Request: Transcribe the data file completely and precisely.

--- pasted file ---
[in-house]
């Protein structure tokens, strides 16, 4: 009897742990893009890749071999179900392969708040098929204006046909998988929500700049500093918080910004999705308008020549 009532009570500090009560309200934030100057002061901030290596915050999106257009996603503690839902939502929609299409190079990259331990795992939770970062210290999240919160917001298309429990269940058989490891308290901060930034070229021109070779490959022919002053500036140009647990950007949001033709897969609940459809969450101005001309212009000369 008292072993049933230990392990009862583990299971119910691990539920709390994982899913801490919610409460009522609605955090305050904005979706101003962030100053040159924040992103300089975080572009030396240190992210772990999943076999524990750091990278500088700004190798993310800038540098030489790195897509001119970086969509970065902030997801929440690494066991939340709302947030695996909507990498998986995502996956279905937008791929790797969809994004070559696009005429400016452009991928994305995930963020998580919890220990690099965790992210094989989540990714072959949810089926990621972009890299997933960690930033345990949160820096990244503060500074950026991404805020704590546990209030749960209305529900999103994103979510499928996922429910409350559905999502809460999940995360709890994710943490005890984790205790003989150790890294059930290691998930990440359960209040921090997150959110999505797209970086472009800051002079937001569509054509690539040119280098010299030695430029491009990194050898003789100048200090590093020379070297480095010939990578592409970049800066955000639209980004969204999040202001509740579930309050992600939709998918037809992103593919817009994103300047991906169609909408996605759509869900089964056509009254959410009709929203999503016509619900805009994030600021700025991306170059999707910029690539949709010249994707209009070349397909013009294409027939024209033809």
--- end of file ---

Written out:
[in-house]
């Protein structure tokens, strides 16, 4: 009897742990893009890749071999179900392969708040098929204006046909998988929500700049500093918080910004999705308008020549 009532009570500090009560309200934030100057002061901030290596915050999106257009996603503690839902939502929609299409190079990259331990795992939770970062210290999240919160917001298309429990269940058989490891308290901060930034070229021109070779490959022919002053500036140009647990950007949001033709897969609940459809969450101005001309212009000369 008292072993049933230990392990009862583990299971119910691990539920709390994982899913801490919610409460009522609605955090305050904005979706101003962030100053040159924040992103300089975080572009030396240190992210772990999943076999524990750091990278500088700004190798993310800038540098030489790195897509001119970086969509970065902030997801929440690494066991939340709302947030695996909507990498998986995502996956279905937008791929790797969809994004070559696009005429400016452009991928994305995930963020998580919890220990690099965790992210094989989540990714072959949810089926990621972009890299997933960690930033345990949160820096990244503060500074950026991404805020704590546990209030749960209305529900999103994103979510499928996922429910409350559905999502809460999940995360709890994710943490005890984790205790003989150790890294059930290691998930990440359960209040921090997150959110999505797209970086472009800051002079937001569509054509690539040119280098010299030695430029491009990194050898003789100048200090590093020379070297480095010939990578592409970049800066955000639209980004969204999040202001509740579930309050992600939709998918037809992103593919817009994103300047991906169609909408996605759509869900089964056509009254959410009709929203999503016509619900805009994030600021700025991306170059999707910029690539949709010249994707209009070349397909013009294409027939024209033809």